As Pakistan draws up its energy future, coal finds itself central in that picture. The impact of this future is being felt by the communities of Thar whose everyday lives are being transformed beyond recognition. The litany of this devastation is vast from death, illnesses, the loss of lands, to an erasure of a cultural and material livelihood – the creation of a dead zone. It is this devastation that forms the background to the call for the People’s Tribunal on coal.
Why People’s Tribunal?
Typically, People’s Tribunals have been used by communities in struggle when the sense that formal/dominant legal processes have failed and will continue to fail. By establishing the People’s Tribunal process in Pakistan, it is envisaged that the full range of activities on coal can be brought into conversation with each other under its auspices. The diverse work in opposition to coal activities in Pakistan requires integration and a nexus which allows it to be generative of public memory and public judgement.
The People’s Tribunal aims to provide a processual framework for the range of disparate work taking place in opposition to the ever-increasing role of coal in Pakistan’s energy sector. Driven by the communities struggling in Thar, the tribunal further aims to bring together the numerous communities opposing coal, which includes those living in the shadows of coal power plants and coal importation facilities; activists and communities opposing coal for its impact on global climate, environment and public health; lawyers working to provide stronger reviews on coal sector and enhanced environmental protections; the renewable industries struggling to make inroads into the energy sector biased towards fossil fuels.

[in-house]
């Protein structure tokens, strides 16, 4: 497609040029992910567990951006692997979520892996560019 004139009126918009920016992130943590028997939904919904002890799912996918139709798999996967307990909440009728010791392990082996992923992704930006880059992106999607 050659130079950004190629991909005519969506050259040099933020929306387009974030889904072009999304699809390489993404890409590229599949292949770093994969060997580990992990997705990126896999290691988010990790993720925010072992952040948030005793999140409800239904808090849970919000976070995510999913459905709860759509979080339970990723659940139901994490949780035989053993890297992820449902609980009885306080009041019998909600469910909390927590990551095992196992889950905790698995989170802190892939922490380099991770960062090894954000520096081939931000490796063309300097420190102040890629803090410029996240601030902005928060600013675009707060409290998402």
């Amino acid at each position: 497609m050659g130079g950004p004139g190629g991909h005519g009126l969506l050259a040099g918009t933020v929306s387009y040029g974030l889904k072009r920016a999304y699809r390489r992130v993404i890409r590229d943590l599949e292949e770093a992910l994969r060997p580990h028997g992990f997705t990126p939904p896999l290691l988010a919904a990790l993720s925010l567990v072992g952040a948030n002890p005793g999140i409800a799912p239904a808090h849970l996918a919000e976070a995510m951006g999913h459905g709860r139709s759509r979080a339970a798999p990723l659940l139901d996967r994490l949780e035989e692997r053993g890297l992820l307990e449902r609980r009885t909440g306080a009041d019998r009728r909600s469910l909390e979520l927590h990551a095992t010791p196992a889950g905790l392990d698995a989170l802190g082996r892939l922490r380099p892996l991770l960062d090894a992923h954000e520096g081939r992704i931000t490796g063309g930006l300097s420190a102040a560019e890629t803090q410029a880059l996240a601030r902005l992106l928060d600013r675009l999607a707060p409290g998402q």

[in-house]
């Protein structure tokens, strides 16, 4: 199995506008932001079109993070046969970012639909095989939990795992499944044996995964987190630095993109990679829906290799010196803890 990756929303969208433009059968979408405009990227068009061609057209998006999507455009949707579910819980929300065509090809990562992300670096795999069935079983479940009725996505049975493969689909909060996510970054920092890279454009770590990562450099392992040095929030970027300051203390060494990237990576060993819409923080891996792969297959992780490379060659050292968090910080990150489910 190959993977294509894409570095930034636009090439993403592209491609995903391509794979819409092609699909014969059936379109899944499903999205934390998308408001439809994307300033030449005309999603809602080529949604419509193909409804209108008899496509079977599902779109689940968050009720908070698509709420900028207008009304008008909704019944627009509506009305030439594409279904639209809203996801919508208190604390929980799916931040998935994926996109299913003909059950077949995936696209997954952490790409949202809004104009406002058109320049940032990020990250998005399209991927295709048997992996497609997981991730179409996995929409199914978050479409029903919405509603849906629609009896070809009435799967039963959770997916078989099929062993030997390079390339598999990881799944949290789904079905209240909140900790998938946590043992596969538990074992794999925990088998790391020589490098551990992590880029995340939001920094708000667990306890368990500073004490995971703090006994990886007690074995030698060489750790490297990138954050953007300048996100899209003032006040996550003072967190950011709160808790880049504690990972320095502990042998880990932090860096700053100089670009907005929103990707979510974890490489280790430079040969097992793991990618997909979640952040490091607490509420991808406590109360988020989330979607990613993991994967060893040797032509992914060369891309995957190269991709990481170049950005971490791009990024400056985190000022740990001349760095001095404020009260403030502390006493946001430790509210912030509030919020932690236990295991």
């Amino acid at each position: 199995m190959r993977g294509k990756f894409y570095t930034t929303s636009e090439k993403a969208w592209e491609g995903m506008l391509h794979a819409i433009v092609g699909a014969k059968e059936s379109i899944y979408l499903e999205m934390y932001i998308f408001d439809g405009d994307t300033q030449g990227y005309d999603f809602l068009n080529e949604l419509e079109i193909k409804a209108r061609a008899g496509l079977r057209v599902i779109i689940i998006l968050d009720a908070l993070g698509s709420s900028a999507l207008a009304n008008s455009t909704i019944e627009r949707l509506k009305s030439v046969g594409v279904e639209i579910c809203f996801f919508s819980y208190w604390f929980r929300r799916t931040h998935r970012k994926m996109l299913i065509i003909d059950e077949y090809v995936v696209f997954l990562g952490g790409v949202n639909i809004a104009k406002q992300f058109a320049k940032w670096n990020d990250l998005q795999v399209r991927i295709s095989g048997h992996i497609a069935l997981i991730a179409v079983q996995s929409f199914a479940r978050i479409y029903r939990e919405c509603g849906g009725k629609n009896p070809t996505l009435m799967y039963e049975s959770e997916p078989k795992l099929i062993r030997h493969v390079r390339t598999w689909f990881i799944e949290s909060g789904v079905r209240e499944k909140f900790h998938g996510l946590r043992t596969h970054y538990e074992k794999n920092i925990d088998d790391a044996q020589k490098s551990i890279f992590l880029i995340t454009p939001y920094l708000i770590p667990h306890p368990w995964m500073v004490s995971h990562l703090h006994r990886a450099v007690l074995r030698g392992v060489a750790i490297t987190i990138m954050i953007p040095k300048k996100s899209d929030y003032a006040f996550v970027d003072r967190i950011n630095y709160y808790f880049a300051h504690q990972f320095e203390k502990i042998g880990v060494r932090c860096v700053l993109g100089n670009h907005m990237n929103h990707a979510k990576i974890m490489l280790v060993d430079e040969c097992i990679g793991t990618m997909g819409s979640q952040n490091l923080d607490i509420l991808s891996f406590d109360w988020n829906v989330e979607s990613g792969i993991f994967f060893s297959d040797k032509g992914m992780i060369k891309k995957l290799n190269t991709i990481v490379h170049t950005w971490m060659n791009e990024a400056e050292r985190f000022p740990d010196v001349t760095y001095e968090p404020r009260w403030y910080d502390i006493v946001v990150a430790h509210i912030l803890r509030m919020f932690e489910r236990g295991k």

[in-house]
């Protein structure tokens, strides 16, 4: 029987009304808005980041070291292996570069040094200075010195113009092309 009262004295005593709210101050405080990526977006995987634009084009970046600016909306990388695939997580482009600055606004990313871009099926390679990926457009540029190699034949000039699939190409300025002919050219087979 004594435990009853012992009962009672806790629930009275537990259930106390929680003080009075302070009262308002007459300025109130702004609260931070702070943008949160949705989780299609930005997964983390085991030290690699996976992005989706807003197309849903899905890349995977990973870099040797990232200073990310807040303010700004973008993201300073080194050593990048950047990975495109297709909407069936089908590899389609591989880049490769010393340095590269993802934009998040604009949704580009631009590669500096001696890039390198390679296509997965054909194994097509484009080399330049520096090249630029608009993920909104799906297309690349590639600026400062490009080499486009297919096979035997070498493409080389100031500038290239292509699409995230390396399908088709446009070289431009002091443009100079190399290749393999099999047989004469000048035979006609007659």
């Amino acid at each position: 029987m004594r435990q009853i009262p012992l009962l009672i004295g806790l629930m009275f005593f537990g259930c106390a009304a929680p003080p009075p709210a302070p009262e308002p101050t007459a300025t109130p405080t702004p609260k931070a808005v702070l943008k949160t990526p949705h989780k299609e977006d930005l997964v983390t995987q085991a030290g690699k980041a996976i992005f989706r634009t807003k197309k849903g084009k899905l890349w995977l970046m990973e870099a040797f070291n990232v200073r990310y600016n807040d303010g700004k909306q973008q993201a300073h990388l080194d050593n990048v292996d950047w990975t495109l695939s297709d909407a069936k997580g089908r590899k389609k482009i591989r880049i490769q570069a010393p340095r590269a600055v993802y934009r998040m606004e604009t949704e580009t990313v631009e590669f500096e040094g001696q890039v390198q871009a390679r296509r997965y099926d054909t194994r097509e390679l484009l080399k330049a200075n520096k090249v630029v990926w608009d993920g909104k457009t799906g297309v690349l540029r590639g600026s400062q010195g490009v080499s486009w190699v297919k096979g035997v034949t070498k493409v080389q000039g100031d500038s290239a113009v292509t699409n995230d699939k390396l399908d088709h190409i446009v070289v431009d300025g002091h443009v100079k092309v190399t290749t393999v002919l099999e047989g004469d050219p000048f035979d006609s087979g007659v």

How People’s Tribunal work?
Tribunals take their form with the specificities of context, concerns and formulations. As such, the People’s Tribunal on coal aims to initiate its deliberations in Thar where communities-in-struggle have been resisting the creation of toxic and dead zones on their lands.
An indictment is drafted in local language which identifies the core concerns, providing witness, testimony and evidence. This is followed by regional and provincial sessions of the People’s Tribunal on coal, bringing together wider political communities, activists, lawyers, academics, researchers, doctors and other concerned communities. Evidentiary sessions are conducted, bringing the experientiality of coal in Thar into wider conversation. Conclusions from each evidentiary session is presented in a final session of the tribunal, with a jury comprising people from Thar along with international and national experts. As each session adds to public memory on coal, the final session aims to pass a public judgement on coal in Thar specifically and coal power more generally.